‘Come cycling in Mayo in winter, where the heavens open as if on cue every half hour’
Every week Dominique tries something different. This week: the Greenway
'I wore three pairs of socks, two pairs of trousers, two tops, two jumpers, a zippy, a duffle coat, a raincoat, gloves and a hat. My shape resembled a sheep that had learned to walk on two legs.'
This week I cycled the Greenway which runs from Westport to Achill Island. I’m a bit frightened of cycling. One bad experience careering over a crossbar as a teenager put me off, but it was a cycle on a Dublin bike that settled the issue permanently. The combination of a very heavy bike, perilous Luas tracks and honking buses missing me by inches left me wondering why anyone would cycle at all.
I certainly didn’t expect to find myself facing a 25km cycle in the west of Ireland any time soon.
Before the cycle we spent the morning practising yoga and touring Achill Island’s sites. There’s good reason Mayo is the last place on earth you would think of heading to at this time. It was bitterly cold, completely deserted and the heavens opened as if on cue every half hour.
We saw the deserted village, the reservoir, Achill Henge and the beach that came back. We saw one other person, called John Murphy, who sought cover in our car during a particularly bad downpour.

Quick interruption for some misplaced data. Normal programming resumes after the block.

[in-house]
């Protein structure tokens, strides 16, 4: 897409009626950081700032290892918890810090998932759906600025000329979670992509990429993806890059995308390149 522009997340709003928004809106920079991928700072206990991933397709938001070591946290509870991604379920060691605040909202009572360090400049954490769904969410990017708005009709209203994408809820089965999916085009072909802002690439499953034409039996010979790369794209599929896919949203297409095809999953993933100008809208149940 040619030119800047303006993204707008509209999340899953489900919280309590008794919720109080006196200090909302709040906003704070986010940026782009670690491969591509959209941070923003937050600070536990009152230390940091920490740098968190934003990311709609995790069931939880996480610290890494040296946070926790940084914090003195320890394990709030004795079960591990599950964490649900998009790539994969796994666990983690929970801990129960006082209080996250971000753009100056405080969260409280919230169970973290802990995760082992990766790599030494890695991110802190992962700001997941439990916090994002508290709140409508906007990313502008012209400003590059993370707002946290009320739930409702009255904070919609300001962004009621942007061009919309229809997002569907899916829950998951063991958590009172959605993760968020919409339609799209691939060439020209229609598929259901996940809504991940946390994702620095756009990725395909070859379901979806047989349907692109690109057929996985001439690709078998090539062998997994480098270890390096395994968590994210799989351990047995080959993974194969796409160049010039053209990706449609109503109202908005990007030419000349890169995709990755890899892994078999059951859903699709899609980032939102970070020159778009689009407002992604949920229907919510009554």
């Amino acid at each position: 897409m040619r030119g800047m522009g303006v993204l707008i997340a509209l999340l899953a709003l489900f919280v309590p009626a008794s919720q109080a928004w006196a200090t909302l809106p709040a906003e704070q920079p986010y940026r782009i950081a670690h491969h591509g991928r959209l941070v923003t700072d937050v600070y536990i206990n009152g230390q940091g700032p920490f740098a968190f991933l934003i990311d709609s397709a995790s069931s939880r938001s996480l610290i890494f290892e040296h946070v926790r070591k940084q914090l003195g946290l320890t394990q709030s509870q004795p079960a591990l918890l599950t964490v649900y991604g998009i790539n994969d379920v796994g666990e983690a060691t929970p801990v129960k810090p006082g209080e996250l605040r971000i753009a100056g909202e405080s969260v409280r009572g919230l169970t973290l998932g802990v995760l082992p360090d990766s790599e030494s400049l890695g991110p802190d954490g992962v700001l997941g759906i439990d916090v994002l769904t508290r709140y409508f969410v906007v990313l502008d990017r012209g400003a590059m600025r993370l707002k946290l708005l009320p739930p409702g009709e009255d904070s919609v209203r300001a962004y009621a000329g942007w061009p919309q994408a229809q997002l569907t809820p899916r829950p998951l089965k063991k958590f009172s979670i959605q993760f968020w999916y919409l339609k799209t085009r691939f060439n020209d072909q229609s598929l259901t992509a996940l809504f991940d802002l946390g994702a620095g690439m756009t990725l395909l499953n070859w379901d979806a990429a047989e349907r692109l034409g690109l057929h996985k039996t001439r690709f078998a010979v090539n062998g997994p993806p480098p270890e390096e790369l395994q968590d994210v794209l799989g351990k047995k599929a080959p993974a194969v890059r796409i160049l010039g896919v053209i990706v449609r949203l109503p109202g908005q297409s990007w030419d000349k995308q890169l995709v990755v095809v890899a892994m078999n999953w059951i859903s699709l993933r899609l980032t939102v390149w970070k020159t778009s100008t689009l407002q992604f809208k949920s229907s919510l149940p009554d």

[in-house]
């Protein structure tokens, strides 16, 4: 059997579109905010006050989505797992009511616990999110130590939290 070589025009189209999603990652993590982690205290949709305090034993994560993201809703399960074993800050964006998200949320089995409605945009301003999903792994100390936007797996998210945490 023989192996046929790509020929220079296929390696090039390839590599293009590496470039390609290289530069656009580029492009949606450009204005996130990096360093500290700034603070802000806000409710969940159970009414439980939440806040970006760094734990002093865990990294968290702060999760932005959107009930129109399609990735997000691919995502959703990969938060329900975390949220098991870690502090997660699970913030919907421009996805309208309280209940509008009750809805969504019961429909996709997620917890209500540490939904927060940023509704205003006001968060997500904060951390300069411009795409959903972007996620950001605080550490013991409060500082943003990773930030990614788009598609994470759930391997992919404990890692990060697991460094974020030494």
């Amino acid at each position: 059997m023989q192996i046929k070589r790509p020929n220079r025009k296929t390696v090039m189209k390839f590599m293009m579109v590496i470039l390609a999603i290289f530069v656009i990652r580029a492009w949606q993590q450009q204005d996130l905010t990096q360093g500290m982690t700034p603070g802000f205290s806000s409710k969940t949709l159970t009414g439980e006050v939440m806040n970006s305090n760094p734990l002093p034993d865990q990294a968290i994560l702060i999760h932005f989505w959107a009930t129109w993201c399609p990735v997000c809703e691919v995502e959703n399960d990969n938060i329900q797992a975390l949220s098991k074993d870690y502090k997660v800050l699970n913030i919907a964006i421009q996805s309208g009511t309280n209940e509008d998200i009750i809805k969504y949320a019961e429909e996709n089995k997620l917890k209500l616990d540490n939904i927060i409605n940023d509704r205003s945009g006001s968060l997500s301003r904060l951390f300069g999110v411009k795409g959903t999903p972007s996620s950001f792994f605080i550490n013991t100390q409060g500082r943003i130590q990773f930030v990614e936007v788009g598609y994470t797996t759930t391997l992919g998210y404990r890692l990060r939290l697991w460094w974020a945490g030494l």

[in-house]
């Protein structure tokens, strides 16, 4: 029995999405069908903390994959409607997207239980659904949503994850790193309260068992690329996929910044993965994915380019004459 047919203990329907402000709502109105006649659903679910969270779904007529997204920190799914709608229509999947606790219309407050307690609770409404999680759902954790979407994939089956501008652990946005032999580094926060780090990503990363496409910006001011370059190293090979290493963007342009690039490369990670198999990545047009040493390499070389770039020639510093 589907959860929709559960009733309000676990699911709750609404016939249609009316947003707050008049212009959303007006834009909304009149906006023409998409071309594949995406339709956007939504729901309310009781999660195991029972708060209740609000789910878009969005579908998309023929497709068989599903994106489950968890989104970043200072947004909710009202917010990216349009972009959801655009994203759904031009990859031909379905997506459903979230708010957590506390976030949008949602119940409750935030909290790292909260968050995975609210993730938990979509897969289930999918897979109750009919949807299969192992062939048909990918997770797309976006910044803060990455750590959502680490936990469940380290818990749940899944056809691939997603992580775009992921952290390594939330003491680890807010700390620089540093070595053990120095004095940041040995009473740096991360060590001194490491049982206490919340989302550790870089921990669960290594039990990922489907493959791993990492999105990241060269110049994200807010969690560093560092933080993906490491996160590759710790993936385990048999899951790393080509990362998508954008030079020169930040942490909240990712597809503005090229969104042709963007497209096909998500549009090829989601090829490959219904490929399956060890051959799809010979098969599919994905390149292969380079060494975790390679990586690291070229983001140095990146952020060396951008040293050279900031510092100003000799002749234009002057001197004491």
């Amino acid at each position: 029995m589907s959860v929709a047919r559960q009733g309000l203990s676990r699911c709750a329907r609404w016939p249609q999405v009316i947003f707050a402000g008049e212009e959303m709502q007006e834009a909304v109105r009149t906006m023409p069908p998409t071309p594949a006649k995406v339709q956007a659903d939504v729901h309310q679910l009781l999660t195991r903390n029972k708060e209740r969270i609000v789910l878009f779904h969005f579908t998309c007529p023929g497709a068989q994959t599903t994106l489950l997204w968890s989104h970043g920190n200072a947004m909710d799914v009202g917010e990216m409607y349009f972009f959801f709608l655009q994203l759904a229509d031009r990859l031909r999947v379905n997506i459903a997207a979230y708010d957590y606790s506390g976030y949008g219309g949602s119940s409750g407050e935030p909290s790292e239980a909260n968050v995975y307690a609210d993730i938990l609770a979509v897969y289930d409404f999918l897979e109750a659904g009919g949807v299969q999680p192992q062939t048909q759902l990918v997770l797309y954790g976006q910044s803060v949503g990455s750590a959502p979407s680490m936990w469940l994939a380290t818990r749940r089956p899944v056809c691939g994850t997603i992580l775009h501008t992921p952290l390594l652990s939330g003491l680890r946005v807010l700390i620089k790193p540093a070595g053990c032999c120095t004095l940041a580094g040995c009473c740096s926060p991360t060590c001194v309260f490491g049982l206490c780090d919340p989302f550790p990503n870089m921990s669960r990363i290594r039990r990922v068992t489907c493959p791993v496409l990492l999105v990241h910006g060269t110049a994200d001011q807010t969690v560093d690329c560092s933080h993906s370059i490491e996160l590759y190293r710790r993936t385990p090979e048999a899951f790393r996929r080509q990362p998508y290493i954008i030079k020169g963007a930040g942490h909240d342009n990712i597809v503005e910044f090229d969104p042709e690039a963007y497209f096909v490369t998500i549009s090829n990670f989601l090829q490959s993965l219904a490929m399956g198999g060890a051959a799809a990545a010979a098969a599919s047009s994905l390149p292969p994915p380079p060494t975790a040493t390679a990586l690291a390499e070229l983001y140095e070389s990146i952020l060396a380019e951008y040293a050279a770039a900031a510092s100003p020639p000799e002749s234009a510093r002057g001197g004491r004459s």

To prepare for the cycle we ate quiche and chips – everything in Achill comes with chips. I wore three pairs of socks, two pairs of trousers, two tops, two jumpers, a zippy, a duffle coat, a raincoat, gloves and a hat. My shape resembled a sheep that had learned to walk on two legs.
Towering clouds swept across its length, followed by fluffy visions lit heavenly from behind
My guide was a charming French man, which felt strangely appropriate as the landscape felt pretty foreign. Francois runs a kitesurfing school on Achill during the summer, but at this time of year sticks to cycling, yoga and hiking.
Within 50m of setting off, it was lashing sideways. It was more hail than rain, and it stung at my nose, the only bit of skin naked to the elements. We hid beside an empty holiday home.
The sky was like a huge stage spread across the landscape. Towering clouds swept across its length, followed by fluffy visions lit heavenly from behind. Then suddenly blue. A clear blue sky has never looked so bright.
To our right was Inishbiggle, and to our left navy blue mountains loomed. The sun hung low in our eyes and we chatted about nothing in particular.
In the evening we drank cheap red wine that stained our teeth. We sat beside an open fire in a pub with one old man with a bad cough. The wind howled and we ordered chips. The commuter-packed streets of Dublin Christmas shopping felt very far away.
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